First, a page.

News | Clinical Decision Support | June 16, 2020

Philips and MD Anderson Collaborate to Provide Oncologists with Evidence-based Therapy, Clinical Trial Guidance

Philips connects oncologists and pathologists around the world to MD Anderson’s Precision Oncology Decision Support (PODS) system of actionable clinical information

Philips connects oncologists and pathologists around the world to MD Anderson’s Precision Oncology Decision Support (PODS) system of actionable clinical information

Image courtesy of Philips

June 16, 2020 — Philips and The University of Texas MD Anderson Cancer Center announced a collaboration to provide oncologists with evidence-based therapy and clinical trial guidance through Philips’ oncology informatics solutions and MD Anderson’s Precision Oncology Decision Support (PODS) system. This collaboration will allow physicians around the world to personalize therapy based on the patient’s genomic profile, with the aim of improving patient care.

MD Anderson developed the PODS system as an evidence-based tool to facilitate therapeutic decision-making at the point of care. The system provides actionable clinical information, including approved therapies and available clinical trials, based upon genetic alterations within the tumor. Through the Philips solutions, clinicians receive a unified view of therapies and clinical trials in the context of their patient’s unique tumor, helping them make an evidence-based decision for their patient’s treatment.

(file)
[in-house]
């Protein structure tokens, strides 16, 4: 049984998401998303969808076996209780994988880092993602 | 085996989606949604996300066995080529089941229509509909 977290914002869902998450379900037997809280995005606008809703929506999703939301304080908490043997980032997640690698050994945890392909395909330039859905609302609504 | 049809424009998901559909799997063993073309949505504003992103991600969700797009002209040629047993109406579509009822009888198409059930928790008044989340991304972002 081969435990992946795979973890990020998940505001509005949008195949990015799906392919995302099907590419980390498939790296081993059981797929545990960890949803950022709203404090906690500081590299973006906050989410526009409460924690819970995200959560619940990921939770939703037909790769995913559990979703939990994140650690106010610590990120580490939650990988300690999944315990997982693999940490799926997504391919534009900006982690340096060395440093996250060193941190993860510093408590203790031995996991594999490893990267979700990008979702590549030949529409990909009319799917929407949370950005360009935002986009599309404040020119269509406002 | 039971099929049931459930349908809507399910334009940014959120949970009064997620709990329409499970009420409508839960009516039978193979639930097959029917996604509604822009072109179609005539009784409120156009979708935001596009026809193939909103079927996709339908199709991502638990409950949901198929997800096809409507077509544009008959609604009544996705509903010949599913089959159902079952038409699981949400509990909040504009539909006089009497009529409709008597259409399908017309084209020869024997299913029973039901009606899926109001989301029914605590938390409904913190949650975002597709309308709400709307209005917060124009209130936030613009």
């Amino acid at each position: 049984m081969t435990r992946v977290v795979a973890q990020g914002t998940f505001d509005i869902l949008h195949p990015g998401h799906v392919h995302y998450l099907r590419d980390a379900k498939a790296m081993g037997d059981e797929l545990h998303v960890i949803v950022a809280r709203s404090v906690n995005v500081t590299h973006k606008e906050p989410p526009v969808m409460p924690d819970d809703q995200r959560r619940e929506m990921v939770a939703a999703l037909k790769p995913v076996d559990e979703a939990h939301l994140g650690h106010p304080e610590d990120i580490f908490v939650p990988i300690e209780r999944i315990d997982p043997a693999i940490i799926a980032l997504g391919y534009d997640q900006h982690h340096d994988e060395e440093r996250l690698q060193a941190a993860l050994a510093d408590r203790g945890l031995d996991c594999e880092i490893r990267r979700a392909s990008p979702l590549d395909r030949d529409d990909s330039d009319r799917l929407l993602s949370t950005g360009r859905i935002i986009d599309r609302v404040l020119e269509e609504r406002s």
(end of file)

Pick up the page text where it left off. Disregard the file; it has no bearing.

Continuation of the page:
“We developed PODS to enable physicians to better understand and act on genetic variations within each patient’s tumor, making it easier to provide the best treatments possible,” said Funda Meric-Bernstam, M.D., chair of Investigational Cancer Therapeutics at MD Anderson. “Through our collaboration with Philips, we hope to share our clinical experience with physicians around the world and contribute to improving care for patients globally.”

Today, pathologists and oncologists are faced with the challenges of keeping abreast of the increasing number of therapy options and the rapid advances in genomic testing, the molecular findings of which require increasingly specialized expertise to interpret. The growing amount of evidence for newly approved targeted and immune-oncology therapies necessitates solutions to simplify the complexity. Philips and MD Anderson aim to help pathologists and oncologists serve their patients and provide them with therapeutic options and relevant clinical trials based on tumor markers.

“Driven by the latest therapy breakthroughs, a deeper understanding of cancer biology and an increasing number of clinical trials, oncology practices can provide more options than ever for many patients,” said Louis Culot, General Manager of Oncology Informatics at Philips. “Broadening our long-standing collaboration with MD Anderson, Precision Oncology Decision Support becomes available to physicians through the Philips oncology informatics solution, providing the latest actionable information that supports their confident clinical decision-making.“

For more information: www.philips.com

 

Related Content

World's largest radiation oncology meeting will offer full conference on interactive platform October 25-28, 2020
News | ASTRO | July 09, 2020
July 9, 2020 — Registration opens today for the American Society for Radiation Oncology's (...
Simulation finds starting at age 30 with MRI and mammography to be the preferred strategy; starting at 25 prevented marginally more deaths, but with more testing and emotional stress